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Compress the Response Content in ASP.NET MVC

Developers often minify JavaScript and CSS files in an attempt to improve the performance of their ASP.NET MVC application. In addition to minifying JavaScript and CSS files you can also pay attention to reducing the size of the HTML response. You may minify the HTML output from a view or you may compress the output (you can also use both together). To that end this article shows how to compress HTML response by writing a custom action filter.

To compress the response you can use classes from System.IO.Compression namespace. Especially GZipStream and DeflateStream classes come handy when it comes to compressing the response. So, let's write a simple custom action filter that does this job.

public class GZipOrDeflateAttribute:ActionFilterAttribute
    public override void OnActionExecuting
         (ActionExecutingContext filterContext)
        string acceptencoding = filterContext.HttpContext.

        if (!string.IsNullOrEmpty(acceptencoding))
            acceptencoding = acceptencoding.ToLower();
            var response = filterContext.HttpContext.Response;
            if (acceptencoding.Contains("gzip"))
                response.AppendHeader("Content-Encoding", "gzip");
                response.Filter = new GZipStream(response.Filter, 
            else if (acceptencoding.Contains("deflate"))
                response.AppendHeader("Content-Encoding", "deflate");
                response.Filter = new DeflateStream(response.Filter, 

The above code creates GZipOrDeflateAttribute class that inherits from ActionFilterAttribute base class. It then overrides OnActionExecuting() method of the base class.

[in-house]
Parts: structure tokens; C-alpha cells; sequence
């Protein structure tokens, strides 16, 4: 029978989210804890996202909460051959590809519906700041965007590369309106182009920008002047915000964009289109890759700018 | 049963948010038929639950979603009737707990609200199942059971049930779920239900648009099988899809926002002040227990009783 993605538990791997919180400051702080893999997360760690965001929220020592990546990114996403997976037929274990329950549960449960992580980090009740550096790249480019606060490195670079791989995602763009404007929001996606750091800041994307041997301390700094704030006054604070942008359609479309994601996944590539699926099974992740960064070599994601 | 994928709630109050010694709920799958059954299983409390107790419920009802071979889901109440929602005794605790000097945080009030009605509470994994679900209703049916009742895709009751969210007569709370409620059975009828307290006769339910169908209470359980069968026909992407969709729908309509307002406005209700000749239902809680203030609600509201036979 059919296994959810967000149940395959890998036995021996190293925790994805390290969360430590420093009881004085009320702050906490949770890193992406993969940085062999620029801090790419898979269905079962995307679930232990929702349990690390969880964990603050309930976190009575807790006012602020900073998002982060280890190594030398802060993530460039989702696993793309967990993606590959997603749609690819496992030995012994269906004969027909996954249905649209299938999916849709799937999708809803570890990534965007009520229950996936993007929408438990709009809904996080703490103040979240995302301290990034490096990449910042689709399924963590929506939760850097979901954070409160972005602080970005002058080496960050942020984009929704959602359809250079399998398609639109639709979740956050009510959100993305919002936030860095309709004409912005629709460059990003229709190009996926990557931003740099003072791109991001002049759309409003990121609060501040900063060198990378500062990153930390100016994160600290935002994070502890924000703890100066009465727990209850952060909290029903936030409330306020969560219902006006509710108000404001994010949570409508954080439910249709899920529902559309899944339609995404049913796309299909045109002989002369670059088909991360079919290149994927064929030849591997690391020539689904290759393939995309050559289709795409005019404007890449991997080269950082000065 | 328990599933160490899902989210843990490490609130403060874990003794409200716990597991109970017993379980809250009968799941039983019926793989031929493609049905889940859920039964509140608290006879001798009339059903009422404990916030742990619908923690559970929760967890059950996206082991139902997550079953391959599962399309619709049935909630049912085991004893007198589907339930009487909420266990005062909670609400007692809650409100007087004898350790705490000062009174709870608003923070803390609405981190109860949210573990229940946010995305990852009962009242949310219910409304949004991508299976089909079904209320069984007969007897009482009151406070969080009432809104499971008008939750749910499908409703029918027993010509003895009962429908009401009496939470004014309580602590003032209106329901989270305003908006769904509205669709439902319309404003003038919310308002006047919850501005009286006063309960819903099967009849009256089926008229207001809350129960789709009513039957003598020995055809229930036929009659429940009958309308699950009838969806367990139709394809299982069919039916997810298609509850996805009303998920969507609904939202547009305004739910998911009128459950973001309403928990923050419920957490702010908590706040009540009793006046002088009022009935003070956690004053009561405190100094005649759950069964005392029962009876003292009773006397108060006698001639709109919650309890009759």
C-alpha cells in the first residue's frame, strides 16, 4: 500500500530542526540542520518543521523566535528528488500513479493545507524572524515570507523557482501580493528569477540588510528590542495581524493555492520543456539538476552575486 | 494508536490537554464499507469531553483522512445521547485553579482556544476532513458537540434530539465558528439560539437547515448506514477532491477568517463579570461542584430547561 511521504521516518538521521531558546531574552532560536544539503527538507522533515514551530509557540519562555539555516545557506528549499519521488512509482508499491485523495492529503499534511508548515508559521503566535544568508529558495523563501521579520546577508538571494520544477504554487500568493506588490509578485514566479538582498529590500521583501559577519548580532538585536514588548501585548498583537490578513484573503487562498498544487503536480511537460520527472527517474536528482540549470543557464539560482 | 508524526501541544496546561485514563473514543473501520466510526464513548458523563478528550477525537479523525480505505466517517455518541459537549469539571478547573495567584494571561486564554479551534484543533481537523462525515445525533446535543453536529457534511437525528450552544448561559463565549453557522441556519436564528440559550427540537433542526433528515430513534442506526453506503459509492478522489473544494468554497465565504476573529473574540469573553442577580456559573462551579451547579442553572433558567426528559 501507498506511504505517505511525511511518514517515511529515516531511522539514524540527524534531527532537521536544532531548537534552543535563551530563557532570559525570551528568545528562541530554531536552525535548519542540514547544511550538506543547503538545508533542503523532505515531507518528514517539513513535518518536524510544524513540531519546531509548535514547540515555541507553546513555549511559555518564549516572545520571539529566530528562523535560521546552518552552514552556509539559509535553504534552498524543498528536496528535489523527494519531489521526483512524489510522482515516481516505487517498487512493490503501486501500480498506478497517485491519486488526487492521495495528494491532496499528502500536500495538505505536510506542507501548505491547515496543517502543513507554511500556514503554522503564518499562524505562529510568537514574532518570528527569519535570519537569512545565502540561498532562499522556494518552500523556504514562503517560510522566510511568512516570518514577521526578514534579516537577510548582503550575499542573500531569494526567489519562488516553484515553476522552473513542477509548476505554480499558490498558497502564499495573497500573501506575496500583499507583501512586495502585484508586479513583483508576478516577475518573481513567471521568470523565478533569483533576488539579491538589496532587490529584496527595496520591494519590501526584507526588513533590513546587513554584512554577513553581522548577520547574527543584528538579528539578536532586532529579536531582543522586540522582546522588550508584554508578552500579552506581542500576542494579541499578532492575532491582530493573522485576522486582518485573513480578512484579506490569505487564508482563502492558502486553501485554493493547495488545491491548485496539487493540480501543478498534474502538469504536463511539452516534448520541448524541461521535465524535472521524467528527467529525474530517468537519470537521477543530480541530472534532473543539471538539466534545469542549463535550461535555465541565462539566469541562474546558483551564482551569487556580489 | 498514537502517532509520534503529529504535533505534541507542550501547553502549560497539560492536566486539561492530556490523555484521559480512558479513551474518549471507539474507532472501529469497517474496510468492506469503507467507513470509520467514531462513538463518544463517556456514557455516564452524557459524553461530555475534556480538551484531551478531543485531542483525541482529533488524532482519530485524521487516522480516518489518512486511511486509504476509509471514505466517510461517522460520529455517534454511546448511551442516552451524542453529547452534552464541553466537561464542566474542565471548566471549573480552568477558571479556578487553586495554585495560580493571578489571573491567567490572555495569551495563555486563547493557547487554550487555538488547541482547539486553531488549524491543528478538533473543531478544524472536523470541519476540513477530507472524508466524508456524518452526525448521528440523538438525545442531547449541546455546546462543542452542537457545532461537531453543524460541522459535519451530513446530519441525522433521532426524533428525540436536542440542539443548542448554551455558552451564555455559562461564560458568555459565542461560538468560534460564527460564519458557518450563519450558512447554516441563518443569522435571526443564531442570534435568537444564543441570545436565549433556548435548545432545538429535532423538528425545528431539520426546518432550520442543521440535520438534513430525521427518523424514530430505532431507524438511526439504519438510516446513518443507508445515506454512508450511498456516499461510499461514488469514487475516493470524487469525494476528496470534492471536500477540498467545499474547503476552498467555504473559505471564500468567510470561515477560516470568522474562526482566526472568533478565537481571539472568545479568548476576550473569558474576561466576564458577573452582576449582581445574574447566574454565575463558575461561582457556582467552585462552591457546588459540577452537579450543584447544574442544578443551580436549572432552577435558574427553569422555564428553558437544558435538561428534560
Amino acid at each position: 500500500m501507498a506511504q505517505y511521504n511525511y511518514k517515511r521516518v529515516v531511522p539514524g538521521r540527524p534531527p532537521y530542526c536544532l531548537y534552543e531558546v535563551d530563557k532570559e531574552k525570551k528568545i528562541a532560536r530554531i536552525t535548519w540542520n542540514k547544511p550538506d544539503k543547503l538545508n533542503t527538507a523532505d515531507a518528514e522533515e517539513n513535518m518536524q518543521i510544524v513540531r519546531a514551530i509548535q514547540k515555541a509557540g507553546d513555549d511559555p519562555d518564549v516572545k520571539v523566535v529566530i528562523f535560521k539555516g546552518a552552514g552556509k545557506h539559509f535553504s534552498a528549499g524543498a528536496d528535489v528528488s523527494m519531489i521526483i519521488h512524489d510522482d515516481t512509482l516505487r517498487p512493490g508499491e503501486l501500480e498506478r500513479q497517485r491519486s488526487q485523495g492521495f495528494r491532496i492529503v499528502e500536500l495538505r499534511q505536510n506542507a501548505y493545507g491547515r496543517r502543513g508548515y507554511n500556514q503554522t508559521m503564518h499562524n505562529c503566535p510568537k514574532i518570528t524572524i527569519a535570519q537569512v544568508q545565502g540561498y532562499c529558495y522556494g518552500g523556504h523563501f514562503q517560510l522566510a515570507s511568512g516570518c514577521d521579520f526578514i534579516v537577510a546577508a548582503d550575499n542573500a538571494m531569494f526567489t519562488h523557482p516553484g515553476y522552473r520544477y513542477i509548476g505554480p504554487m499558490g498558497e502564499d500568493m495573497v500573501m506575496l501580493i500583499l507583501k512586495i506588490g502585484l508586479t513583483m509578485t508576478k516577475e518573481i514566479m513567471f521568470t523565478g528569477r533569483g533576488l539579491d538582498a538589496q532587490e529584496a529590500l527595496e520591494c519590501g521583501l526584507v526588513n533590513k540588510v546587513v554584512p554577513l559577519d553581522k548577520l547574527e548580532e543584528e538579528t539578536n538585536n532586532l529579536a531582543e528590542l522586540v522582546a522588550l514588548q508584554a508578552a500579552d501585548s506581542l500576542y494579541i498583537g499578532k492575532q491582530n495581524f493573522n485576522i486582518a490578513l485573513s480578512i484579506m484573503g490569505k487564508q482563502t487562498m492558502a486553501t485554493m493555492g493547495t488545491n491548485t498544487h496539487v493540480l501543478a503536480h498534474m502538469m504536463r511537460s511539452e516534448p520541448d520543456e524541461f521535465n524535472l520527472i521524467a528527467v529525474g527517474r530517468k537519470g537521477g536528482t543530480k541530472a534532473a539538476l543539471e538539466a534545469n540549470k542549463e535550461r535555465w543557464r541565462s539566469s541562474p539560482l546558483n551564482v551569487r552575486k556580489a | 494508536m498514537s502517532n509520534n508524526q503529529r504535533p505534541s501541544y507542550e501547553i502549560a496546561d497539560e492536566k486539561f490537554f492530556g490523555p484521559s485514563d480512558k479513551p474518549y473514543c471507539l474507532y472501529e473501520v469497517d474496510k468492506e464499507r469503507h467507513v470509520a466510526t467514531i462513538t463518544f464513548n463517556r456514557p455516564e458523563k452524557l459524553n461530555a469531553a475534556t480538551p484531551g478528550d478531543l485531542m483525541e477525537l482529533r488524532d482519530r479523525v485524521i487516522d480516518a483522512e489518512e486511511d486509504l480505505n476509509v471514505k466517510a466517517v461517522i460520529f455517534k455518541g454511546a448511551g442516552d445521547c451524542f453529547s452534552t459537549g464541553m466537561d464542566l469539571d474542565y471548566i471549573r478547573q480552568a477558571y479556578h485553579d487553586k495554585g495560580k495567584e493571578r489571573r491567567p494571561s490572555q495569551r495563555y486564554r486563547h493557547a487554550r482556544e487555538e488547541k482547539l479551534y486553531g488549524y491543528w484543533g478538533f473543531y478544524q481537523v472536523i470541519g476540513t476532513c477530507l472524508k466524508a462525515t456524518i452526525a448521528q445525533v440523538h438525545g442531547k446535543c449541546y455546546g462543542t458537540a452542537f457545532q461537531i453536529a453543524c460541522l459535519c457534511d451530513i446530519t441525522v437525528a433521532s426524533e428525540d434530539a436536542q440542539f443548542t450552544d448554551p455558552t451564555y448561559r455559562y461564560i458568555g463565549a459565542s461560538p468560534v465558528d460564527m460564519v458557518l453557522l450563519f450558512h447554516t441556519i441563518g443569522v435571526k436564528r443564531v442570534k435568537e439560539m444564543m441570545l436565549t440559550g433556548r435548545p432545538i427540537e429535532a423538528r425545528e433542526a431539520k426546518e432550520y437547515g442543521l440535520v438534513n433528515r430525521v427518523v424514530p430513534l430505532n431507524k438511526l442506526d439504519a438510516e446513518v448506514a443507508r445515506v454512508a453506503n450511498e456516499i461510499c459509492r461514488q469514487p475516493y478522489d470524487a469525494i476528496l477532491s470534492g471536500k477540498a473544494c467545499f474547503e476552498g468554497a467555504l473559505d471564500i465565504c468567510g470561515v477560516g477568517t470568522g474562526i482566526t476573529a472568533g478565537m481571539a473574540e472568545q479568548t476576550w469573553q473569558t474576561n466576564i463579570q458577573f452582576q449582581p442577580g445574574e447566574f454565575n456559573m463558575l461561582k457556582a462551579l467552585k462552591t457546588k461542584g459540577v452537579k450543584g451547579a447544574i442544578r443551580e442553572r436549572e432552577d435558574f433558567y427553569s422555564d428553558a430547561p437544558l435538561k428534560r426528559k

Inside, we retrieve the value of Accept-Encoding HTTP header. This header is sent by the browser along with the request. This header indicates the encoding types that the browser can understand. For example, on Chrome this header is gzip, deflate, sdch.

We then check the value of this header. If Accept-Encoding contains gzip it indicates that GZip compression is supported. We then append Content-Encoding HTTP header to the response and set its value to gzip. The Filter property of the Response is set  to an instance of GZipStream class. Notice that while creating the GZipStream object we pass the original filter stream and compression mode of Compress to its constructor.

If gzip is not supported then we check whether deflate is supported. Accordingly we set Content-Encoding to deflate and create an object of DeflateStream class to assign to the Filter property.

Once the GZipOrDeflateAttribute class is ready you can use it as shown below:

public ActionResult Index()
    using (NorthwindEntities db = new NorthwindEntities())
        return View(db.Customers.ToList());

To check the response content size before and after the compression you can use browser's developer tools. For example, the following figure shows that the response content length for a test view without any compression.

The same application after enabling compression using [GZipOrDeflate] attribute returns this:

As you can see there is reduction in the size of the response content.

If you wish to apply minification to your HTML response then you may also have a look at these NuGet packages - WebMarkupMin and Meleze.Web.

That's it! Keep coding!!

Bipin Joshi is an independent software consultant, trainer, author, yoga mentor, and meditation teacher. He has been programming, meditating, and teaching for 24+ years. He conducts instructor-led online training courses in ASP.NET family of technologies for individuals and small groups. He is a published author and has authored or co-authored books for Apress and Wrox press. Having embraced the Yoga way of life he also teaches Ajapa Yoga to interested individuals. To know more about him click here.

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Posted On : 13 July 2015


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